Mac H.
04-15-2008, 07:12 AM
I'm not sure I see the OP's point in giving that definition to 'superstition'.

eg: Superstition is faith you have when you are ignorant and afraid.

It is useless, because you have to figure out someone's motivation before you can decide whether someone's faith counts as superstition or not.

To make it worse, that means that it is NOT a description of the belief .. it is a description of a single individual's motivation for having that belief!

Hence, it is useless phrase to describe a belief.

Worse still, I'm not even sure the motivation of some of my own beliefs.

For example, when I feel a cold coming on, I take some Vitamin tablets. I figure it helps.

In your system, is that a belief, a faith or a superstition? To be honest, I've never read a scientific study that indicates a good idea - so perhaps it is motivated by 'fear' of a cold?

Since even I know what my true motivation is, a definition that relies on on me knowing before we can discuss it seems wrong.

Mac

benbradley
04-15-2008, 07:50 AM
Wow. okay, I'll play.
Oh, what fun!

MSCELINA! COME ON DOWN!

(okay, I'll try to be nice from now on...)

Under THESE definitions, I would counter your entire post by stating that no matter what happens, before a scientist can suspect or speculate, they have to dream. They have to be willing to suspend their level of natural, analytical disbelief for just long enough to dream of something beyond the levels of what is proven and theoretically can be proven.

In other words, science is nothing without the dream that originally fuels it.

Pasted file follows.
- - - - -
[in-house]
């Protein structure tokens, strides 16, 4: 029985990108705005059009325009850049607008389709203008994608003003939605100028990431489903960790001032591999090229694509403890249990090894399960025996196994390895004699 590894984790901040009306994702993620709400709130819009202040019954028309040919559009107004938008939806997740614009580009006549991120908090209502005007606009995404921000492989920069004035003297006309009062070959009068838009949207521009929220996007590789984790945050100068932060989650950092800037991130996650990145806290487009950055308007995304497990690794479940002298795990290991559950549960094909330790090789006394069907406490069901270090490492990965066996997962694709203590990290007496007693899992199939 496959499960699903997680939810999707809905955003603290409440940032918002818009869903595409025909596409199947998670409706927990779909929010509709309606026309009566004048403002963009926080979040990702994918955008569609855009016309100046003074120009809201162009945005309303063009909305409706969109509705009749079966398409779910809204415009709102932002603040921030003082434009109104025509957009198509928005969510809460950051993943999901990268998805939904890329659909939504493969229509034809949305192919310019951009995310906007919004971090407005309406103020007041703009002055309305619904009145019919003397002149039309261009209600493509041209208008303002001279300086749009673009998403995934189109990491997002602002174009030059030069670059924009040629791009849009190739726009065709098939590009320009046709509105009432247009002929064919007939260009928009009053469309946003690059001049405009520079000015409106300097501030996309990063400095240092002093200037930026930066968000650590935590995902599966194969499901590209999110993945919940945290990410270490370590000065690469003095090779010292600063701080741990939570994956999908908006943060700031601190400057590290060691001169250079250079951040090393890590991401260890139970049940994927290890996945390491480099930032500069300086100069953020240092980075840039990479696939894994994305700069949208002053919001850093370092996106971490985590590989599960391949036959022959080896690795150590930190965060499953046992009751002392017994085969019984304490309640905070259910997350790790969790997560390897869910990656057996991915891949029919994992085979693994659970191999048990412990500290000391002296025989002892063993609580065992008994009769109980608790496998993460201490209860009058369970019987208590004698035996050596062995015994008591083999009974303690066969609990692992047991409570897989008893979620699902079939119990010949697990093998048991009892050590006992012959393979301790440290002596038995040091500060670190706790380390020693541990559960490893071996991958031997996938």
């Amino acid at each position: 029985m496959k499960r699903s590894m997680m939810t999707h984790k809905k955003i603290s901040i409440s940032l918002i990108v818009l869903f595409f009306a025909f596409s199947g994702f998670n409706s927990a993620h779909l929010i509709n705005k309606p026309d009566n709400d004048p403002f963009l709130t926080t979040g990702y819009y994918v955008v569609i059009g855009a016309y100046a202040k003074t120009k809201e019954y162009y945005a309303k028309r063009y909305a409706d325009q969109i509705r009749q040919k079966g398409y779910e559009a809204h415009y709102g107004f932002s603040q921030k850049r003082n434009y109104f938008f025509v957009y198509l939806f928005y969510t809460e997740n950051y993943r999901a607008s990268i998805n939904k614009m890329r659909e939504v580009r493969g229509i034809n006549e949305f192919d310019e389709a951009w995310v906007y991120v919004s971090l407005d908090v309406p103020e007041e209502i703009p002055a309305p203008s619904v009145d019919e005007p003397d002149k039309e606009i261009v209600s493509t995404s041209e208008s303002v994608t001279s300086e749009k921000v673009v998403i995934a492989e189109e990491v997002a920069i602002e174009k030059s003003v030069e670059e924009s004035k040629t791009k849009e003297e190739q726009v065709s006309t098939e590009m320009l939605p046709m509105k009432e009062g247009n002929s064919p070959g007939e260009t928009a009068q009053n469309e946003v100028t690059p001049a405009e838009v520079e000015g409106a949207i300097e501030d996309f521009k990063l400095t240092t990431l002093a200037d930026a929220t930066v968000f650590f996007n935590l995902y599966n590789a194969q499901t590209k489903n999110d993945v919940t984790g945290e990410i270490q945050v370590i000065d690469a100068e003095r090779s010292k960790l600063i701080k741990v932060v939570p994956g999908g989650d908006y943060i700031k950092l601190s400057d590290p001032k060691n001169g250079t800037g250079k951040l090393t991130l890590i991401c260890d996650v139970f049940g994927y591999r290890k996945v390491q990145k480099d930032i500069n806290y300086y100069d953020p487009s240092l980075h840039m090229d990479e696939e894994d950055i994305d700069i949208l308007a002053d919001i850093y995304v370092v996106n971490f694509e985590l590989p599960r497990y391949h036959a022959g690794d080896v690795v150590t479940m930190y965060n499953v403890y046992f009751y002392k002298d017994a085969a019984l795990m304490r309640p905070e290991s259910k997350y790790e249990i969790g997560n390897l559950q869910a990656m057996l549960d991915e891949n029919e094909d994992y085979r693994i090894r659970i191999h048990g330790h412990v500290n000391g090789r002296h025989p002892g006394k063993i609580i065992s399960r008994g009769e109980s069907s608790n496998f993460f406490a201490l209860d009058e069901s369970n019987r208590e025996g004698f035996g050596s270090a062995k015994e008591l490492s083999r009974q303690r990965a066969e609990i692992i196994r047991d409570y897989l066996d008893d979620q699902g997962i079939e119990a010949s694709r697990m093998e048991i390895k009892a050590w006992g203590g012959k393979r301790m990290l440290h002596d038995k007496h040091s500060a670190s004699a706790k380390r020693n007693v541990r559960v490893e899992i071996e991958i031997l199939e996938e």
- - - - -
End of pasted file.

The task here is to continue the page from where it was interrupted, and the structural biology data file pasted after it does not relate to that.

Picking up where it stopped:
You're absolutely right. In science, this "dream" is called a hypothesis. The remaining steps of the scientific method are done in an effort to determine whether this dream hypothesis is true, whether it describes some part of the real world as it claimes it does.

Ruv Draba
04-15-2008, 08:18 AM
Why don't we start out with a set of accepted definitions to work with as opposed to just yoursI dug around for definitions from many sources, but finally picked from Merriam-Webster's definitions. I summarised them for ease of reading, but didn't alter them to support my argument. The definitions you cited look similar to me but as with the M-W defs, are broader than this discussion needs.

Under THESE definitions, I would counter your entire post by stating that no matter what happens, before a scientist can suspect or speculate, they have to dream.
Dreams and creativity have been very important to science; especially for the revolutionary sorts of science (i.e. the rare but celebrated stuff), rather than the evolutionary sorts (i.e. the common and generally overlooked stuff).